Norwich University’s first wave of students arrive on campus
NORTHFIELD, Vt. - Norwich University welcomes its first group of students back to campus today.
Approximately 400 to 500 students are expected to return in this first wave. These students arriving are those who need to quarantine per the state of Vermont’s guidelines.
Norwich says they have a structured intake method, requiring health screenings and COVID-19 testing.
Students can only have two adults with them and cannot help students move belongings into rooms. Families will not be allowed to tour the campus.
Arrival dates continue until the end of the month.
Norwich University allowed the first of six waves of students to return to campus on Saturday as part of its phased reopening.
On Saturday, 400 out-of-state students arrived. University officials say it was imperative that out-of-students come back first because they need to quarantine in order to comply with the State of Vermont’s guidelines.
As soon as students and their families got to the university, they were required to stay in their cars until they went through the check-in, which included a health screening and a temperature check. The process took anywhere from 15 to 45 minutes.
After going through check-in, students got their room assignments and headed to their dormitory. Parents were not allowed inside the dorms, so students helped each other move in.
Once they were settled, all the Cadets had to take a COVID-19 test and are required to self-quarantine in their dorm room until they receive their results within 48 hours.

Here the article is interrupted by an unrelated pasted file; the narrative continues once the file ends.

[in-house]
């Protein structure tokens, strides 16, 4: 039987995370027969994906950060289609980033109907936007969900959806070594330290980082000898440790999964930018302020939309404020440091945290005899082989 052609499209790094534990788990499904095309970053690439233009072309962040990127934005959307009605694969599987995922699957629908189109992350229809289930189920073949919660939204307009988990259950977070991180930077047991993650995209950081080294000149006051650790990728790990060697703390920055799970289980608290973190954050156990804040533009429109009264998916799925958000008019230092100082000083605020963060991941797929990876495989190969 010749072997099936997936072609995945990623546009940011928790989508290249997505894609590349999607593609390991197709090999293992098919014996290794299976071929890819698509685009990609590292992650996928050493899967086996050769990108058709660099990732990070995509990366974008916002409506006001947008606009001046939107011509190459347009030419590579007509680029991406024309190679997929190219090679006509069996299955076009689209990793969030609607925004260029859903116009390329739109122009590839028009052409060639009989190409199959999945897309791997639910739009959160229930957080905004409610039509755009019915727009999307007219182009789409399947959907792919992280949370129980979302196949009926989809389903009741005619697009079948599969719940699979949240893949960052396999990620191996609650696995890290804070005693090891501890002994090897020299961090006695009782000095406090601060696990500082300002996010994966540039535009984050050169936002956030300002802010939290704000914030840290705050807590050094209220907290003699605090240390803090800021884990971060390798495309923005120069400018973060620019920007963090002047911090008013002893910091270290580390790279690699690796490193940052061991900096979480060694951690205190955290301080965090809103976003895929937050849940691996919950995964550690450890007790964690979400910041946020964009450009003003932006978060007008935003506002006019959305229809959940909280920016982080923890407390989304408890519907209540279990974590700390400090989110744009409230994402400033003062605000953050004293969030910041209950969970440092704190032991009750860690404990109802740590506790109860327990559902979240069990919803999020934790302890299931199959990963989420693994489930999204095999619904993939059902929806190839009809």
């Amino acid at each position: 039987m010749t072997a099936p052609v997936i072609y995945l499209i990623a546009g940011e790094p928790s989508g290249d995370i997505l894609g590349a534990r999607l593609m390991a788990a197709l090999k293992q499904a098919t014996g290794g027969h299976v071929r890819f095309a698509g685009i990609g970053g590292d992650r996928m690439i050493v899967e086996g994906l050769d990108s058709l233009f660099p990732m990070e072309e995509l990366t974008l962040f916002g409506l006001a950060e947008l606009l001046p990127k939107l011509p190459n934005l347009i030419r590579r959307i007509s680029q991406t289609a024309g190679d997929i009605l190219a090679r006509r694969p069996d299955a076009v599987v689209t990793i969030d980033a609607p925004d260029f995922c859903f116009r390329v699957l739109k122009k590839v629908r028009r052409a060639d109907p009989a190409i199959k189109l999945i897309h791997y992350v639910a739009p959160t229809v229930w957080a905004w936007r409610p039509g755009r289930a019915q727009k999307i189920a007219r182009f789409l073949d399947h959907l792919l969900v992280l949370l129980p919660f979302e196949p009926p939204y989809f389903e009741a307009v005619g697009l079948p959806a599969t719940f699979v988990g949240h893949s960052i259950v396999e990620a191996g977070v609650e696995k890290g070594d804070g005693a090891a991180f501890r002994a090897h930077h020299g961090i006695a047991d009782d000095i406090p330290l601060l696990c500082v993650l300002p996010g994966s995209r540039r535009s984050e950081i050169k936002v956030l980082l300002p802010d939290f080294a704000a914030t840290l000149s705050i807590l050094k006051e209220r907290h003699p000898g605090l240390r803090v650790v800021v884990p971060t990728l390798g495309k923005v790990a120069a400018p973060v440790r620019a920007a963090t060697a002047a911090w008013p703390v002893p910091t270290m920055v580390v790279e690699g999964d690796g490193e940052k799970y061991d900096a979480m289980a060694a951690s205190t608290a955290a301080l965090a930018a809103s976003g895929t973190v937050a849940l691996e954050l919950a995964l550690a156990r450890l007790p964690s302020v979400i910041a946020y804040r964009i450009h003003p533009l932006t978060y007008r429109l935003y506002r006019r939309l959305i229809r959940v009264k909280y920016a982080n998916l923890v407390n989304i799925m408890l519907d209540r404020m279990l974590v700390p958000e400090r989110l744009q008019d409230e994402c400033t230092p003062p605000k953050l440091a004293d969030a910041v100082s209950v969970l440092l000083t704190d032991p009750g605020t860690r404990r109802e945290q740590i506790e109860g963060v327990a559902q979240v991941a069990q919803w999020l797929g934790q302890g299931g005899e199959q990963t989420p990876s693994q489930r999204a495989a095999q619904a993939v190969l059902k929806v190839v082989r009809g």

Freshmen say starting college during a pandemic is a little nerve-wracking.
“I was not even nervous about the coronavirus itself. I was more nervous about the college experience because I know Norwich has a huge rook week and a lot of the parents get to do things with you and it’s a big nice goodbye,” said James Donnelly.
Despite the circumstances, they say there's still a lot to look forward to.
“I’m definitely excited about getting started here. Moving forward with my life. Basically moving into the next stage,” said Thomas Harwood.
Upperclassmen, like junior Stayton Smith, say they’re really not expecting much of a difference this year.
“I think we’re going to do the whole thing. Go the whole nine yards and have a full Norwich year. We’re going to train recruits as we always have, just with better precautions, better spacing, and make everybody a better cadet,” said Smith.
President Mark Anarumo says everyone will get tested once every three weeks. Anyone who tests positive will be evaluated by medical professionals in a blocked off dormitory.
“You can trust us with your sons and daughters. We’re going to do this the right way. We’re going to lead by example,” Anarumo said. “We want to be the standard of higher education, that if you choose to reopen your campus for in-person instruction and the on-campus experience, then we want to set that golden standard.”
The rest of the Cadets will come in five other groups with everyone on campus by the end of the month. Classes begin on August 31.
Other measures the university is taking in an effort to prevent the spread of the coronavirus, include requiring physical distancing in all communal areas, including classrooms and academic spaces, dining and fitness facilities; reducing capacity on campus to about 70%; and increasing dining options to include to-go meals.
Later this week, University of Vermont students will be moving back to campus.
They have strict rules to follow, although Burlington’s mayor is looking for even more rules and enforcement.
The plan right now is all students must complete and return an at-home COVID test, at least five days before they get to Burlington.
Students will then be tested the day they arrive, and then get weekly tests until mid-September.
The university says there will be serious consequences for students who don’t follow testing protocol.
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